A New Hope - Robyn Carr
The Basque really know how to get married, Ginger Dysart thought. She hadn’t attended the wedding ceremony and she’d had doubts about attending this reception, given all the sadness she’d suffered over the past year. Her own marriage had barely begun when it ended in divorce. But she was so glad she’d come to the reception. It was an ethnic extravaganza—the Basque food, the music, the dancing. The bride and groom, Scott and Peyton Grant, had whirled around the dance floor a couple of times, then parted so Scott could dance with his mother and Peyton could dance with her father. And then there was a series of handsome dark-haired men who claimed the bride—brothers, cousins, uncles.
Paco Lacoumette presided over the party with all the aplomb of a king and was clearly in his element. The couples dancing would cease and the Basque men in their traditional dress of white with red vests and caps would take the floor and put on a show to the wild applause of the guests. Then more couples dancing. Even Ginger was dragged from her chair and pulled out to dance, despite her efforts to decline. She danced with men she knew—Cooper, Spencer, Mac, Scott—and men she didn’t know, those good-looking, dark Lacoumette relatives. At one point she spied Troy, Grace’s boyfriend, who must have just arrived. Grace, Ginger’s boss and owner of the flower shop in Thunder Point, thought Troy wasn’t going to make it and had been so disappointed, yet there he was, twirling Grace around with almost professional skill. And judging by the glowing look on Grace’s face, she was completely thrilled!
Wine flowed, food was constantly replenished, dancing and laughter filled the night. Ginger felt pretty for the first time in so long. She wore a new dress, cut to her slim figure. She’d lost a lot of weight in the past several months; men were looking at her in a way they hadn’t before, and she actually enjoyed the feel of their eyes on her. Those lusty, dark-haired Basque men did nothing to conceal their appreciative gazes.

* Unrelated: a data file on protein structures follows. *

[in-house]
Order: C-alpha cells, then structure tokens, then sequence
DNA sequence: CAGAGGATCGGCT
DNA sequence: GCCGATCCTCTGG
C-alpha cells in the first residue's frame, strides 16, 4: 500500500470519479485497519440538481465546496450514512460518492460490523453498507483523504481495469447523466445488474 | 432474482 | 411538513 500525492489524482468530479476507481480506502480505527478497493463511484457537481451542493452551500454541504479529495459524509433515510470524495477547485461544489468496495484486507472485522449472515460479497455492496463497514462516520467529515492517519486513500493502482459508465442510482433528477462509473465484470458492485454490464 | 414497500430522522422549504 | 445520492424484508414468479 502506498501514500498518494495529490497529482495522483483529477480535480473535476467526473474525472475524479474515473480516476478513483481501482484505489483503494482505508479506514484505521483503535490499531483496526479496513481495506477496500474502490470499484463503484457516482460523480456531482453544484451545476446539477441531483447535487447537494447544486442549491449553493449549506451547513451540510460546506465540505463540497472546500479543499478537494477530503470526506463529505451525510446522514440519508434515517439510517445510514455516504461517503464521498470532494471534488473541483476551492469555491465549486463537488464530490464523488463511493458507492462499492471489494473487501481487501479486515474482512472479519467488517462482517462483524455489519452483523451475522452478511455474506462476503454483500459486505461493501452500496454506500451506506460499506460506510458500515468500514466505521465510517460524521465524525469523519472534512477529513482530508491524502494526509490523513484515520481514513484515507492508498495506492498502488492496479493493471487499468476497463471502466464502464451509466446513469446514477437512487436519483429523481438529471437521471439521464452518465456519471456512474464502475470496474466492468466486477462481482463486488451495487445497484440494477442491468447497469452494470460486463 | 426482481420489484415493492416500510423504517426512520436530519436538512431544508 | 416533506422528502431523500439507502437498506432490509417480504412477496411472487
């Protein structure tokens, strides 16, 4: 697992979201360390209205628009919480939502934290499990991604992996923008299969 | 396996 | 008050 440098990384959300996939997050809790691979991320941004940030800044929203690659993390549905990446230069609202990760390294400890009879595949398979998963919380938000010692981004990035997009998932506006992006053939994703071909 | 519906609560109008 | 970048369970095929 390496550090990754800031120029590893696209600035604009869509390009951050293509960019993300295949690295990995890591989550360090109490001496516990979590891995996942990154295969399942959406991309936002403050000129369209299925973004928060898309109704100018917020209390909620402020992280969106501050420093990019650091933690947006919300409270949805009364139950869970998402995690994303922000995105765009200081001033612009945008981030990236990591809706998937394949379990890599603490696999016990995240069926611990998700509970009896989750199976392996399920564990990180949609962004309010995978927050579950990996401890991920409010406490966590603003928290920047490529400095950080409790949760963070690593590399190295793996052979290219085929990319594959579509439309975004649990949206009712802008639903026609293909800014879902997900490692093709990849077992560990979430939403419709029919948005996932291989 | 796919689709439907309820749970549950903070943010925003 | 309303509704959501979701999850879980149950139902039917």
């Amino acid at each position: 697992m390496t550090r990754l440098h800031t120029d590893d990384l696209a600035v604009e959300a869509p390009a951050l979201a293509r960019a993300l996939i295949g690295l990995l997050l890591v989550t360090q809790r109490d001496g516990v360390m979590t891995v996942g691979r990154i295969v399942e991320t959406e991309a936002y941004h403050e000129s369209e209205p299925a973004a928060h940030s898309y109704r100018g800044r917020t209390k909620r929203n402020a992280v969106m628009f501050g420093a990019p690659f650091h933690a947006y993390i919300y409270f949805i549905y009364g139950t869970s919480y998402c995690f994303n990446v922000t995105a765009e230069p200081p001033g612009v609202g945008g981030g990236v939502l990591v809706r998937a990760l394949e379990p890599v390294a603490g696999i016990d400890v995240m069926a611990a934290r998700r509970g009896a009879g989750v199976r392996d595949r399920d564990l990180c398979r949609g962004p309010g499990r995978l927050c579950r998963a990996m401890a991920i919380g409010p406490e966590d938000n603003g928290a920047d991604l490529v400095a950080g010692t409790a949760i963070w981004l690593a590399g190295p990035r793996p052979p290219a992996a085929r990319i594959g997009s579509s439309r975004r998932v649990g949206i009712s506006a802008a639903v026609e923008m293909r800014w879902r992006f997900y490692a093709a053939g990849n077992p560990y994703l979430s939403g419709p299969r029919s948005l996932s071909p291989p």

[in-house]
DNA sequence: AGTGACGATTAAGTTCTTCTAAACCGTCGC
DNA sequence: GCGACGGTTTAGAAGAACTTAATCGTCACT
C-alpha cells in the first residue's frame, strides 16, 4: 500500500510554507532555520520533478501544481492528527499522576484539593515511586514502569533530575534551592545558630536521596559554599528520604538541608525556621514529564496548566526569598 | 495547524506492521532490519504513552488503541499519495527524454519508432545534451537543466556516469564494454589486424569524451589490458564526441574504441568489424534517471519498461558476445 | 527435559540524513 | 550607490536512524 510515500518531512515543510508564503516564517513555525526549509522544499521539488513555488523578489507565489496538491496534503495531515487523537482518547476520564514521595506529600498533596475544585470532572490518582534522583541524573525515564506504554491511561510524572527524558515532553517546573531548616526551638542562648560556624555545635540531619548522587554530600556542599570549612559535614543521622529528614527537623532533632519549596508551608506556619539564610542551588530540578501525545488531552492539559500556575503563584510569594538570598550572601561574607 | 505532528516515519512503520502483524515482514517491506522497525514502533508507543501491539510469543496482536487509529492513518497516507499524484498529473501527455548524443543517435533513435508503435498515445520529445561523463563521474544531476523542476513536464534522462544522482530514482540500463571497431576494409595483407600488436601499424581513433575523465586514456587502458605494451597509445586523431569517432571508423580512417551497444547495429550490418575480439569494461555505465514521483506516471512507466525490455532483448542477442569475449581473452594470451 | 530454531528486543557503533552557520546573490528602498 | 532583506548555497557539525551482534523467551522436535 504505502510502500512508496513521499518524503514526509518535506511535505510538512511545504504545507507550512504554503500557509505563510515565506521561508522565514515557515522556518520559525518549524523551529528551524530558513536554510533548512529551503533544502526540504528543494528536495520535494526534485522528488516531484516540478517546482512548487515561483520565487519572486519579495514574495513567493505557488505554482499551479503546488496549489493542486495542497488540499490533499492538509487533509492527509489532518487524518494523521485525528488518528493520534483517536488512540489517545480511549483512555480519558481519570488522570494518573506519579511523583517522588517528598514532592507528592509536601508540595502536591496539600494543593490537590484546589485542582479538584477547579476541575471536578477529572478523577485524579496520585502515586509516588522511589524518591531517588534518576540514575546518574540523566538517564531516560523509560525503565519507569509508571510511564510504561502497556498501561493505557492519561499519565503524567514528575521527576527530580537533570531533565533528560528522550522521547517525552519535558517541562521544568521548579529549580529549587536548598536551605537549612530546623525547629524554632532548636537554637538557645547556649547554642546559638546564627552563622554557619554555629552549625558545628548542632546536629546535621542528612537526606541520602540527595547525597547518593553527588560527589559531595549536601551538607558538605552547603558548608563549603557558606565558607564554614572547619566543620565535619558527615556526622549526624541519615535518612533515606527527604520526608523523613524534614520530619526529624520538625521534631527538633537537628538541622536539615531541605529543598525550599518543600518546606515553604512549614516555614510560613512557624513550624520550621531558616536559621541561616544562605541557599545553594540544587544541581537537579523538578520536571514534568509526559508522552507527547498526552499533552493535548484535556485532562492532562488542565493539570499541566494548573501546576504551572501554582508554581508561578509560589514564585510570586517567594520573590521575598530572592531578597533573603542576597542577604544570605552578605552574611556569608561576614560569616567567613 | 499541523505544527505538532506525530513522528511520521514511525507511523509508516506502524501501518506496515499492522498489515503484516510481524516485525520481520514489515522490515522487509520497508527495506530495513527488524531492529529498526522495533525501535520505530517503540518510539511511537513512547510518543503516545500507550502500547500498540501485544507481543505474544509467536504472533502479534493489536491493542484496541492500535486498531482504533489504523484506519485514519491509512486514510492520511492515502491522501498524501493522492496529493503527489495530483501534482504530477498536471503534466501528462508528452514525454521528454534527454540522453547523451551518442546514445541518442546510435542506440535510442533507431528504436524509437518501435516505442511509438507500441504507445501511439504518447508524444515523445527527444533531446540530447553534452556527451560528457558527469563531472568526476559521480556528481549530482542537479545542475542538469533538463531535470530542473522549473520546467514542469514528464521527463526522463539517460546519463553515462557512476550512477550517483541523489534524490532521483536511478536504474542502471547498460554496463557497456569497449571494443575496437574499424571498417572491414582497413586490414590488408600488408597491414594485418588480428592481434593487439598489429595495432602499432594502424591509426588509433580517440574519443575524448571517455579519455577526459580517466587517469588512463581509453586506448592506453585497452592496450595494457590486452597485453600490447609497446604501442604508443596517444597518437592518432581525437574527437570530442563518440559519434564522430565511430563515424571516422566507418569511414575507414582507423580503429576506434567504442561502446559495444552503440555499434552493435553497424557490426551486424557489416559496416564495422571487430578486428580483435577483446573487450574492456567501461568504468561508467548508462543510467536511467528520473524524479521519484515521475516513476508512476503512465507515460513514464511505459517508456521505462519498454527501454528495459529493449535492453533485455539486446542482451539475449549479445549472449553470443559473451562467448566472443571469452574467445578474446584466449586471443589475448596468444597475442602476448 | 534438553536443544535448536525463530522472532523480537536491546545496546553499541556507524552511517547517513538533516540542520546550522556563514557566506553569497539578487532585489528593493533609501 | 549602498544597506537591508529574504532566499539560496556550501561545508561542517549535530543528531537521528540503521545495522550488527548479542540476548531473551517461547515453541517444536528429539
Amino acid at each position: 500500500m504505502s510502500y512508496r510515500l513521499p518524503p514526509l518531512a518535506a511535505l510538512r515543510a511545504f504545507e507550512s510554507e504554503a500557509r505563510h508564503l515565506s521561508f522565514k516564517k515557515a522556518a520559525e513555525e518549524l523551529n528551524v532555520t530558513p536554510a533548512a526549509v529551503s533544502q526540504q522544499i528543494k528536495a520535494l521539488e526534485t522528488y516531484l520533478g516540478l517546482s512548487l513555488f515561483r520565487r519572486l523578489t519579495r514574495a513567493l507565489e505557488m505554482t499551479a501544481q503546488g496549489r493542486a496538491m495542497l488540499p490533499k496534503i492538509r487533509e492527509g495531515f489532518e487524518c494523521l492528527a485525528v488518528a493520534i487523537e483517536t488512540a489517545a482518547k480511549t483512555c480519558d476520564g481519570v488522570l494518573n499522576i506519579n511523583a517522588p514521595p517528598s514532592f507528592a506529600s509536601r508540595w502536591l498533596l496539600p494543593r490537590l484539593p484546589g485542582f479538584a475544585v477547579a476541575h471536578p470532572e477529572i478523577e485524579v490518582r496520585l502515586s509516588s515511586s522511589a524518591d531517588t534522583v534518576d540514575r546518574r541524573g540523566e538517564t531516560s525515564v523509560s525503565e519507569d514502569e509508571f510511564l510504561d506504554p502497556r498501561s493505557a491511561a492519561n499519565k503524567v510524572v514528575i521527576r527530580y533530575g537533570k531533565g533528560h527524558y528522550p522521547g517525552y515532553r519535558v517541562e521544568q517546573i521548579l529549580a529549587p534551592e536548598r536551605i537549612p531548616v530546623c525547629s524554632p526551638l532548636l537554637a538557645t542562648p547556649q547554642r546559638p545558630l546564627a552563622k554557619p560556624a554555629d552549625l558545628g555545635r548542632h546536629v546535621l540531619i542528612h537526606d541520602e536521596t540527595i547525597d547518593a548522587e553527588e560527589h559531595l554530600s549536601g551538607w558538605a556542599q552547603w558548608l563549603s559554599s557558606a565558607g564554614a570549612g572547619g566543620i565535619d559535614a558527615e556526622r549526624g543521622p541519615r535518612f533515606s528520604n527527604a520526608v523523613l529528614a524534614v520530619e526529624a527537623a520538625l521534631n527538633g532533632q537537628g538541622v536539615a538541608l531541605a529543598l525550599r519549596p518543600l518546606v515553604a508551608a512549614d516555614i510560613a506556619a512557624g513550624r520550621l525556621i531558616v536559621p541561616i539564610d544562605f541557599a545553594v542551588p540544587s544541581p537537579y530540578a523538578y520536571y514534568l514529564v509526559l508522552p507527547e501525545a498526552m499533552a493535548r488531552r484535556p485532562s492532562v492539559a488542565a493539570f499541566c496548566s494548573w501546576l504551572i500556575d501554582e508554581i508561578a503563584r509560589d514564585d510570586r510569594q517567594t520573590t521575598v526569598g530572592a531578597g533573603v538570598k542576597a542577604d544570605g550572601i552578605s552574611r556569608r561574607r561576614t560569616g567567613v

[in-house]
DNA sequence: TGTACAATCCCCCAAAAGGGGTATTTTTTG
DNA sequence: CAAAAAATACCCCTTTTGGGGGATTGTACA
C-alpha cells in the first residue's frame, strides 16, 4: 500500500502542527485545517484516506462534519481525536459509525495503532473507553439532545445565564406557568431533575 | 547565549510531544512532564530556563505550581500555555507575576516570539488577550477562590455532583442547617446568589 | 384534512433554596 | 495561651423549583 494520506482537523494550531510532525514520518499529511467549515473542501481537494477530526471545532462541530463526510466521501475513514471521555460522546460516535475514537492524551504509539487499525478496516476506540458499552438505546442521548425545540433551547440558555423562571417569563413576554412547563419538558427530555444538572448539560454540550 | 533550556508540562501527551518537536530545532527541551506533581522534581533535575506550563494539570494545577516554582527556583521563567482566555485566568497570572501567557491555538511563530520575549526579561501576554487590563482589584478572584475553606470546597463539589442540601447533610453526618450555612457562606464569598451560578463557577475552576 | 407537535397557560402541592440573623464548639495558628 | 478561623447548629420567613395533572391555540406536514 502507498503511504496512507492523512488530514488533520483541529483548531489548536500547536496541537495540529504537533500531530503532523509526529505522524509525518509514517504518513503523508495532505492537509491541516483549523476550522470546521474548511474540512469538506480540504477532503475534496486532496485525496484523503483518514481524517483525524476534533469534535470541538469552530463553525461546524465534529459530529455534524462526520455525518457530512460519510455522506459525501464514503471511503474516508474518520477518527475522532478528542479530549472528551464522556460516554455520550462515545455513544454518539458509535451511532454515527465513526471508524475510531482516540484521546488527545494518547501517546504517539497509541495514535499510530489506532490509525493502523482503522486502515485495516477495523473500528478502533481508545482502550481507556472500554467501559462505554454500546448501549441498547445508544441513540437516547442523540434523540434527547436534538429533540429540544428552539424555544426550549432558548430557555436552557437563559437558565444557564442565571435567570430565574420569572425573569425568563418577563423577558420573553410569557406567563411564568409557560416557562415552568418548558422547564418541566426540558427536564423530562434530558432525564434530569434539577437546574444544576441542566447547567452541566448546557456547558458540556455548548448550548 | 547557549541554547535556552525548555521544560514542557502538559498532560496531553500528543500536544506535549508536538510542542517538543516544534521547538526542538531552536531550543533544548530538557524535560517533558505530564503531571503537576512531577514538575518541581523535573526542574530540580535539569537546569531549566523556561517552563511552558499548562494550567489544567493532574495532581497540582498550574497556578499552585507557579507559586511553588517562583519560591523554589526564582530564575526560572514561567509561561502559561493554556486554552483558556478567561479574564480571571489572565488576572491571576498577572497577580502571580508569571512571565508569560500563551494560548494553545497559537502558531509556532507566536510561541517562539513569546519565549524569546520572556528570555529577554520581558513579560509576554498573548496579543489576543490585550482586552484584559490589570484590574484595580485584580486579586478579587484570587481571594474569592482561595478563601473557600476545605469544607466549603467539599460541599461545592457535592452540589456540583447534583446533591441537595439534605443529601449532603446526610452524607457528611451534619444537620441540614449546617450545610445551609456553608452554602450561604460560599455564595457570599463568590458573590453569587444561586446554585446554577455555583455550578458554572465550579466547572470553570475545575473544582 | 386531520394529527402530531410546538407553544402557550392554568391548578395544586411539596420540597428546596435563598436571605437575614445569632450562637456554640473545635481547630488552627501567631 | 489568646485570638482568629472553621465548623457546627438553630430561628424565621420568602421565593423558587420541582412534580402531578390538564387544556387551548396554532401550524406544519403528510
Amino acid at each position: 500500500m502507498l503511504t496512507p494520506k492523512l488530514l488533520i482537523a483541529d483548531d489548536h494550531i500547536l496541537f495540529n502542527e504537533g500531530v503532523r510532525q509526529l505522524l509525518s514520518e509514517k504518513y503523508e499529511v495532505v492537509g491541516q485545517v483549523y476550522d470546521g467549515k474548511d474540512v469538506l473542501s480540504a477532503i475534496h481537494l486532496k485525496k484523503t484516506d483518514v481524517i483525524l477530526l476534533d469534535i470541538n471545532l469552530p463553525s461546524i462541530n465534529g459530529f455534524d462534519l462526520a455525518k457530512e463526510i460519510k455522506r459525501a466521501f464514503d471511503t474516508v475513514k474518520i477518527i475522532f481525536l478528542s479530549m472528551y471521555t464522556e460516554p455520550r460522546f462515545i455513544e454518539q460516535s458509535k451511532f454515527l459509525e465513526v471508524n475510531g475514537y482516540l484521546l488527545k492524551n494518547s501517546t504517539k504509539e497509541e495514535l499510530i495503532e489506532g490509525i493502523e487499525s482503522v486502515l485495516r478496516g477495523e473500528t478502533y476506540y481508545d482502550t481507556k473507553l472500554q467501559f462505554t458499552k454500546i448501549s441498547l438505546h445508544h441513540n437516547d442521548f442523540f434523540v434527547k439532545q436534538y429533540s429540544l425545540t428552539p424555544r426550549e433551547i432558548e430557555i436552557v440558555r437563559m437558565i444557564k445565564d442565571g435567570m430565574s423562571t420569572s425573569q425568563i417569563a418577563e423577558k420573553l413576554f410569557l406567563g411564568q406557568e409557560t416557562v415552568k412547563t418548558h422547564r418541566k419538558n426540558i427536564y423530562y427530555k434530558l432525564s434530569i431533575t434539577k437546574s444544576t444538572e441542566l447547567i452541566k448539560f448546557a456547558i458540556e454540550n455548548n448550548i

The whole atmosphere was magical—teenagers were dancing or dashing about the grounds and orchard, sneaking behind trees for stolen kisses, children were riding on the shoulders of fathers, grandfathers and uncles, women were clapping in time to the music, laughing, singing, gossiping. Peyton and Scott were in much demand on the dance floor and in between songs many toasts were made. There were far too many Lacoumettes to remember all their names, but they made her feel welcome and appreciated, thanking her repeatedly for helping Grace bring the wedding flowers.
There was one darkly handsome man she’d noticed right away because he was the only one who seemed sulky and unhappy, and he was the one approaching her now as she stood beside her table. He had the swarthy good looks and fierce eyes of a pirate or maybe a serial killer. And with such precision timing, he had singled her out while everyone else from her table was dancing.
“Hey, pretty lady,” he said with a smile that was off-kilter. His words were slurred. That would at least partially account for the half-mast eyes and pouting expression—he was obviously drunk. Well, this happened at weddings with great regularity, especially weddings where the wine flowed so liberally.
“Time for a dance!” he said.
“Thank you, but I’m going to sit this one out,” she replied.
“Hmm,” he said, stroking his chin. “Then we should go straight to the hayloft!”
She was appalled. But she remained composed and confident. “I’m sitting that out, as well.”
“No, come with me,” he said. “You and me—let’s do this.” And then he reached for her. And grabbed her right breast.
She shrieked, shoved him away. His feet got tangled, he fell backward over a chair and went down, hitting his head on the way. And there he lay, motionless and unconscious.
“Help,” she said. Then louder. “Help!”
She got far more attention than she wanted or expected. And of course, there were the questions. What happened? Are you hurt? Did he pass out? Is he dead?
“He grabbed at me,” she said, waving a hand over the area of her breast without pointing or saying it. “I shoved him away and he fell and...I think he might’ve hit his head on the table.”
There he lay in a heap, on his back, his legs twisted awkwardly.
In just seconds Peyton and Scott were there, Scott crouching and lifting the man’s eyelids, looking at his pupils. “Well, they’re equal, but damn...they’re big. Does